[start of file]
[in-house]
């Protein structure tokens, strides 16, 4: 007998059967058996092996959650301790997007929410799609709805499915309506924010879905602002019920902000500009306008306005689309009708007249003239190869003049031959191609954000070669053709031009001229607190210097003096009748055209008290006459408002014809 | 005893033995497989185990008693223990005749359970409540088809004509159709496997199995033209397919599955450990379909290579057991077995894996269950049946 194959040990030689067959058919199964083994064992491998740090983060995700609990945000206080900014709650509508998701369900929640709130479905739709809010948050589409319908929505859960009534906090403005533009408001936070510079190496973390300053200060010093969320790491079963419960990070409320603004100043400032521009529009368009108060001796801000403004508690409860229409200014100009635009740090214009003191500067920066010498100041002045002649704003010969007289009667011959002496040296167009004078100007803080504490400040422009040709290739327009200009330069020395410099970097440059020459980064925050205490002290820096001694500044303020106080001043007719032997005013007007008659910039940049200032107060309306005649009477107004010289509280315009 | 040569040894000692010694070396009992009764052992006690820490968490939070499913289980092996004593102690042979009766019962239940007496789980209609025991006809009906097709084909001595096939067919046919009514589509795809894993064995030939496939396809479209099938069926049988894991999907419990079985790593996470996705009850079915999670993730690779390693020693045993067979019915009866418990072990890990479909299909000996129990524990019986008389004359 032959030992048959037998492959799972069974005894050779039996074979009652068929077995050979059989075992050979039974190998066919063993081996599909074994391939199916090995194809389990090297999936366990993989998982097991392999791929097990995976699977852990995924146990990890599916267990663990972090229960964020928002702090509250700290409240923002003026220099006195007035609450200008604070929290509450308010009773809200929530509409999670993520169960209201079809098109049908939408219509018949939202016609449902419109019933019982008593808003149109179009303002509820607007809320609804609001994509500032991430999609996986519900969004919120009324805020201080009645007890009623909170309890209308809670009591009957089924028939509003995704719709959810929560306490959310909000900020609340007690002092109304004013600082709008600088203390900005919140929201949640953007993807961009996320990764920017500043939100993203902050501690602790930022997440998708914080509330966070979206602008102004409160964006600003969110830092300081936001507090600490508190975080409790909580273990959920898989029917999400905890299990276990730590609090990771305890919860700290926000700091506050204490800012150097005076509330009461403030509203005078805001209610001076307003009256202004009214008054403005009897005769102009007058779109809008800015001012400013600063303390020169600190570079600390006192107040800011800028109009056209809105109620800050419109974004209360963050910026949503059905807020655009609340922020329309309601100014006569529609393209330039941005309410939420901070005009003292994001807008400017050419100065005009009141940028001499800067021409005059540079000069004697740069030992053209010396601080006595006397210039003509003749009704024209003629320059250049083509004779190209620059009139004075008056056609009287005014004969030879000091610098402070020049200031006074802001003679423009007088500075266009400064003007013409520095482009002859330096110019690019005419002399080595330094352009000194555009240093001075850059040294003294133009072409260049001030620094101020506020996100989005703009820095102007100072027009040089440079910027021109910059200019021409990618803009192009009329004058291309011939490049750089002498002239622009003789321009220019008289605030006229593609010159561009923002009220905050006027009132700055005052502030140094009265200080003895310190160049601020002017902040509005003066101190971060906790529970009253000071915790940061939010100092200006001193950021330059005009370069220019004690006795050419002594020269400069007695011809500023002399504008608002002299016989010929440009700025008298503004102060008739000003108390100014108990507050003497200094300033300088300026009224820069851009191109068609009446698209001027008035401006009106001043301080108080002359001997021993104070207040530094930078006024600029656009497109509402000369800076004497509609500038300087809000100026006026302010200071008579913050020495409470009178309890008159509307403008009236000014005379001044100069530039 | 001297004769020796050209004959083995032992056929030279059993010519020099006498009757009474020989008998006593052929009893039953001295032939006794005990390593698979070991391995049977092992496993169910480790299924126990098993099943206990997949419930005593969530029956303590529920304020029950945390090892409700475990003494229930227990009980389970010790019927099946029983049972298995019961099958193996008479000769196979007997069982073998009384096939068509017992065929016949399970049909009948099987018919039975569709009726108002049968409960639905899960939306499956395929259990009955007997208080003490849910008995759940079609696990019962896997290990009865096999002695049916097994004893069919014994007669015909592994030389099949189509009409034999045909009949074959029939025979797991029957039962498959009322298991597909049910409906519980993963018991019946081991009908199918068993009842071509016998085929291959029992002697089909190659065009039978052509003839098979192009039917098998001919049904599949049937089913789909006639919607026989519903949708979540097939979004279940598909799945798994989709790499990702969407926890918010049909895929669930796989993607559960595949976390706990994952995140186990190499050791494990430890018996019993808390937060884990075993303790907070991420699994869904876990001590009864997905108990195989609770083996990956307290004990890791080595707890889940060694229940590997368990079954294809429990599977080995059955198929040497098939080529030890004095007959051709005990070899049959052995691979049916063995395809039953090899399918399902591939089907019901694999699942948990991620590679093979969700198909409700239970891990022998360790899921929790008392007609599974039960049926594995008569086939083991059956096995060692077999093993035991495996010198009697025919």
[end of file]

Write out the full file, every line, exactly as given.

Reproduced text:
[in-house]
């Protein structure tokens, strides 16, 4: 007998059967058996092996959650301790997007929410799609709805499915309506924010879905602002019920902000500009306008306005689309009708007249003239190869003049031959191609954000070669053709031009001229607190210097003096009748055209008290006459408002014809 | 005893033995497989185990008693223990005749359970409540088809004509159709496997199995033209397919599955450990379909290579057991077995894996269950049946 194959040990030689067959058919199964083994064992491998740090983060995700609990945000206080900014709650509508998701369900929640709130479905739709809010948050589409319908929505859960009534906090403005533009408001936070510079190496973390300053200060010093969320790491079963419960990070409320603004100043400032521009529009368009108060001796801000403004508690409860229409200014100009635009740090214009003191500067920066010498100041002045002649704003010969007289009667011959002496040296167009004078100007803080504490400040422009040709290739327009200009330069020395410099970097440059020459980064925050205490002290820096001694500044303020106080001043007719032997005013007007008659910039940049200032107060309306005649009477107004010289509280315009 | 040569040894000692010694070396009992009764052992006690820490968490939070499913289980092996004593102690042979009766019962239940007496789980209609025991006809009906097709084909001595096939067919046919009514589509795809894993064995030939496939396809479209099938069926049988894991999907419990079985790593996470996705009850079915999670993730690779390693020693045993067979019915009866418990072990890990479909299909000996129990524990019986008389004359 032959030992048959037998492959799972069974005894050779039996074979009652068929077995050979059989075992050979039974190998066919063993081996599909074994391939199916090995194809389990090297999936366990993989998982097991392999791929097990995976699977852990995924146990990890599916267990663990972090229960964020928002702090509250700290409240923002003026220099006195007035609450200008604070929290509450308010009773809200929530509409999670993520169960209201079809098109049908939408219509018949939202016609449902419109019933019982008593808003149109179009303002509820607007809320609804609001994509500032991430999609996986519900969004919120009324805020201080009645007890009623909170309890209308809670009591009957089924028939509003995704719709959810929560306490959310909000900020609340007690002092109304004013600082709008600088203390900005919140929201949640953007993807961009996320990764920017500043939100993203902050501690602790930022997440998708914080509330966070979206602008102004409160964006600003969110830092300081936001507090600490508190975080409790909580273990959920898989029917999400905890299990276990730590609090990771305890919860700290926000700091506050204490800012150097005076509330009461403030509203005078805001209610001076307003009256202004009214008054403005009897005769102009007058779109809008800015001012400013600063303390020169600190570079600390006192107040800011800028109009056209809105109620800050419109974004209360963050910026949503059905807020655009609340922020329309309601100014006569529609393209330039941005309410939420901070005009003292994001807008400017050419100065005009009141940028001499800067021409005059540079000069004697740069030992053209010396601080006595006397210039003509003749009704024209003629320059250049083509004779190209620059009139004075008056056609009287005014004969030879000091610098402070020049200031006074802001003679423009007088500075266009400064003007013409520095482009002859330096110019690019005419002399080595330094352009000194555009240093001075850059040294003294133009072409260049001030620094101020506020996100989005703009820095102007100072027009040089440079910027021109910059200019021409990618803009192009009329004058291309011939490049750089002498002239622009003789321009220019008289605030006229593609010159561009923002009220905050006027009132700055005052502030140094009265200080003895310190160049601020002017902040509005003066101190971060906790529970009253000071915790940061939010100092200006001193950021330059005009370069220019004690006795050419002594020269400069007695011809500023002399504008608002002299016989010929440009700025008298503004102060008739000003108390100014108990507050003497200094300033300088300026009224820069851009191109068609009446698209001027008035401006009106001043301080108080002359001997021993104070207040530094930078006024600029656009497109509402000369800076004497509609500038300087809000100026006026302010200071008579913050020495409470009178309890008159509307403008009236000014005379001044100069530039 | 001297004769020796050209004959083995032992056929030279059993010519020099006498009757009474020989008998006593052929009893039953001295032939006794005990390593698979070991391995049977092992496993169910480790299924126990098993099943206990997949419930005593969530029956303590529920304020029950945390090892409700475990003494229930227990009980389970010790019927099946029983049972298995019961099958193996008479000769196979007997069982073998009384096939068509017992065929016949399970049909009948099987018919039975569709009726108002049968409960639905899960939306499956395929259990009955007997208080003490849910008995759940079609696990019962896997290990009865096999002695049916097994004893069919014994007669015909592994030389099949189509009409034999045909009949074959029939025979797991029957039962498959009322298991597909049910409906519980993963018991019946081991009908199918068993009842071509016998085929291959029992002697089909190659065009039978052509003839098979192009039917098998001919049904599949049937089913789909006639919607026989519903949708979540097939979004279940598909799945798994989709790499990702969407926890918010049909895929669930796989993607559960595949976390706990994952995140186990190499050791494990430890018996019993808390937060884990075993303790907070991420699994869904876990001590009864997905108990195989609770083996990956307290004990890791080595707890889940060694229940590997368990079954294809429990599977080995059955198929040497098939080529030890004095007959051709005990070899049959052995691979049916063995395809039953090899399918399902591939089907019901694999699942948990991620590679093979969700198909409700239970891990022998360790899921929790008392007609599974039960049926594995008569086939083991059956096995060692077999093993035991495996010198009697025919």